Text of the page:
your friend gave me a rare Bahamian seashell
mottled with beige and caramel
I could not hear the ocean
no matter how hard it pressed against my ear

but with my head against your chest
I remember the beating tide

back then I was composed of sand

scooped whole by strangers hands
learning the gravity of myself
before dissipating

one day
I will build you a castle

 

(originally published in Walking is Still Honest, Summer 2016)

Arizona Desert

sand lodged in the crooks of fingernails
watch the way light

reflects its own water
the last time something glimmered

was birth driving ninety
through the Arizona desert

the scorch in red rocks
pursued our same dreams

pricklier than a cactus
you leave who you love

the phone conversations
of dryer lint and treble

in heat, tires tremble
in cold, you wait

 

(originally published in “the vacant hinge of a song“, courtesy of Origami Poems Project)

Blue Digger Bee

do blue digger bees buzz like honey bees do
or like jazz from tinny speakers
the city night starves for jazz
just a little touch finger on palm
yes I am over your plaid cheeks
like physically my eyes are exhausted
the out-of-order escalator will move no further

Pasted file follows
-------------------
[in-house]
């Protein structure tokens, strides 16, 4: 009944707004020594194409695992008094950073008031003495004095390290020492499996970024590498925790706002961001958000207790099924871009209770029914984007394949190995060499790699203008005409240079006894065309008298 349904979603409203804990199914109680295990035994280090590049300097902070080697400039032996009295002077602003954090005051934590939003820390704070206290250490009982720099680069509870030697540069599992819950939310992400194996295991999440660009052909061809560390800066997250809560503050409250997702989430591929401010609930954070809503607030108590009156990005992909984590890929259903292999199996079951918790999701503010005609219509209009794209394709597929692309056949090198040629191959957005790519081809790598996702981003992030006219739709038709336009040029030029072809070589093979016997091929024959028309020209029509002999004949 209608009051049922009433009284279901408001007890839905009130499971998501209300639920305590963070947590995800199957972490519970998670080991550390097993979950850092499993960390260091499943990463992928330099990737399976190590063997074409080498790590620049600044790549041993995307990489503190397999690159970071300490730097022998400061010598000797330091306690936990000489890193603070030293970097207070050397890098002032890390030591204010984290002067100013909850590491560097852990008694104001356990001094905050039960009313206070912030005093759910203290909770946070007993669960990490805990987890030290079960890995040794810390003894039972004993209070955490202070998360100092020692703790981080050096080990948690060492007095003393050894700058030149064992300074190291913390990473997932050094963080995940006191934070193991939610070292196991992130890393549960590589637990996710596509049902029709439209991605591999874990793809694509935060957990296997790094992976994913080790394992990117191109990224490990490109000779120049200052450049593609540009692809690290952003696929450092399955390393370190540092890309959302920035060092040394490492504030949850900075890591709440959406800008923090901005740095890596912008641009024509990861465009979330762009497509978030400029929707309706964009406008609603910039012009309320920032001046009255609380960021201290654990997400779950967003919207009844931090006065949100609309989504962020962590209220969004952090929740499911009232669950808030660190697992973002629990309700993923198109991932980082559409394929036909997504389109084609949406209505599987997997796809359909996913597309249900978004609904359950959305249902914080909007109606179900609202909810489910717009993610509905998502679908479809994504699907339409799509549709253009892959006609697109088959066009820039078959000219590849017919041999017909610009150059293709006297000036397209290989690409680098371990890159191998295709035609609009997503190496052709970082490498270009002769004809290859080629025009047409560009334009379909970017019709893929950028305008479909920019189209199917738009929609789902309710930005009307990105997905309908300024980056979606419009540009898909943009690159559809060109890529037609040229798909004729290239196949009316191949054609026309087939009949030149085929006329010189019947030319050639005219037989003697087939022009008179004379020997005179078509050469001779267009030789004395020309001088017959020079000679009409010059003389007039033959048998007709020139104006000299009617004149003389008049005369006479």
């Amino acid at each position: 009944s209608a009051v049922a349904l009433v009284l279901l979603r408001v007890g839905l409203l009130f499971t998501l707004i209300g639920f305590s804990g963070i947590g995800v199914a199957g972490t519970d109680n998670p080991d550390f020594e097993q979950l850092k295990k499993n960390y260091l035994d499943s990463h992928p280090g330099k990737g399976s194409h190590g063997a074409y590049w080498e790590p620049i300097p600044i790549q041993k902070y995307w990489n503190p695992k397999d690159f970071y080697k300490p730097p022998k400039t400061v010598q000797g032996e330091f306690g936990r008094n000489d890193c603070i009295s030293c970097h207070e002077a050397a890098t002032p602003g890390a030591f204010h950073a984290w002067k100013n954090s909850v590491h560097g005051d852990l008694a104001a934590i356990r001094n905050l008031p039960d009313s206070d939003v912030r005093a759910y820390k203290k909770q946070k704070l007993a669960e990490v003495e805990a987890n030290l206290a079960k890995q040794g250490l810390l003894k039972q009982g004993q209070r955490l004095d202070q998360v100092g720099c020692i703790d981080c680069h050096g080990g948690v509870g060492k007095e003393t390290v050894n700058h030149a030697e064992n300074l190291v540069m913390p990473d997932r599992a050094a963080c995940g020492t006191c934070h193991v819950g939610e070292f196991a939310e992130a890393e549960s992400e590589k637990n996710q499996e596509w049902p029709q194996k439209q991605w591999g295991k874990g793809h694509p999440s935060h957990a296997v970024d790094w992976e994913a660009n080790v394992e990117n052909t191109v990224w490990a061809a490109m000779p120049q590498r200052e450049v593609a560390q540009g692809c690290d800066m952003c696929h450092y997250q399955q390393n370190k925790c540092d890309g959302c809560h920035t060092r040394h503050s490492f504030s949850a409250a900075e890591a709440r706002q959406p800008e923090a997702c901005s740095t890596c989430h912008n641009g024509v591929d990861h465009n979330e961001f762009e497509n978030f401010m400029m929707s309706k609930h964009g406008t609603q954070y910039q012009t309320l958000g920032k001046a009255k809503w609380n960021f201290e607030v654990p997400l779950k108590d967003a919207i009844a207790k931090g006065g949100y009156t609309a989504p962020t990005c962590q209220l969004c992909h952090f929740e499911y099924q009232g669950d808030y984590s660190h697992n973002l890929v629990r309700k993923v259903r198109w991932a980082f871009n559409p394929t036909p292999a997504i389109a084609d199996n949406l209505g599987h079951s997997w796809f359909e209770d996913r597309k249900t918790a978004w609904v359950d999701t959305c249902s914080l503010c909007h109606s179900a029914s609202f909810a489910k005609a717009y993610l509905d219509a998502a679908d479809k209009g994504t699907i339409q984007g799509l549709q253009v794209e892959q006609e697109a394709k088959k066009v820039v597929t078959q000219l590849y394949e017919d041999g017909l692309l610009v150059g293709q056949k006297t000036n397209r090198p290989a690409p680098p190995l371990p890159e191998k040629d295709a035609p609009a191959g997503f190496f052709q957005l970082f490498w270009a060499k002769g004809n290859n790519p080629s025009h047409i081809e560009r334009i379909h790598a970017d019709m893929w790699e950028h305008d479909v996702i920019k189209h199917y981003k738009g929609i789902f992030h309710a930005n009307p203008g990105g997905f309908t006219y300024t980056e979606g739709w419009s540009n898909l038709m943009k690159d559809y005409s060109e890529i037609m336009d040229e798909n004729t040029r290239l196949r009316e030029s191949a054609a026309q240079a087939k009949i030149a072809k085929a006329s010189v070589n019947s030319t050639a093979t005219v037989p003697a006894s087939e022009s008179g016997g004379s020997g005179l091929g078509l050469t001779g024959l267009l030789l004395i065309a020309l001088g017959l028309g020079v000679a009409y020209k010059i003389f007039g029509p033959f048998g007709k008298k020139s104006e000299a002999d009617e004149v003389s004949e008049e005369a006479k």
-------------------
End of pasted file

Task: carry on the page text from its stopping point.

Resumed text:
yes we waded in pastel watercolors
soft peal of wetting paint
temperance of modern rain
kestrels singing in forever air
tints of cerulean debasing the feather coat
deftness of a painter’s hands
what loneliness in the canvas will glimmer in a gallery of twenty-first century still life
that is real
the mixture of white and black paint stain so entwined in the fingers gripped by brush
the challenge of how do you make this Vietnamese-man-sitting-alone-at-a-table as compelling
as a bucket of salt dipping from the sky
I think of a plodding pizzicato on a yellow glass harp
children in red shoes lining up for a king-sized carousel
our teeth are the strings on the replacement years from now
somehow the present is pregnant with the future
somehow my mouth is fanged to nearly ask
fingers hold music that has not been heard
arpeggio flower petals drifting in the wind
umbrage in the gutters
fingernails recycle them into leaves
the digger emerges from sand
and creeps back into its widowed sepulcher

(originally published in Prong & Posy, Issue 2)

Utah Sandstone

I run from exceptional red.
Distance. Majestic arches. Loop-
de-loop of common want. Canyons,
or peace of mind. Say Zen. Say
Zion. Watch as wind-up forests
spiral from sand. Leaves whisper
to their coming branches in the vacant
hinge of a song. Don’t they
still reach for you. The lonely hoodoos
eroded in failed embrace. Treble clef,
or trouble. No beats for the metered dream.

 

(originally published in Turk’s Head Review – October 2015)

The 2 A.M. Pacific Retreat

nights cold near the ocean
whispers reclusive invitations

       Chautauqua, Chautauqua

Andrew Bird’s Q-tip acoustic fills the ears
the long voice pizzicato plucks cluck pluck
scratching, say, the sand munching feet,

the seashells and their blue-moon breath
breathe into your ears the eternal secret
of the ocean, quiet all these sleepy years

How do you leave the wet sand after that?

 

(originally published in Loveliest – Issue #1)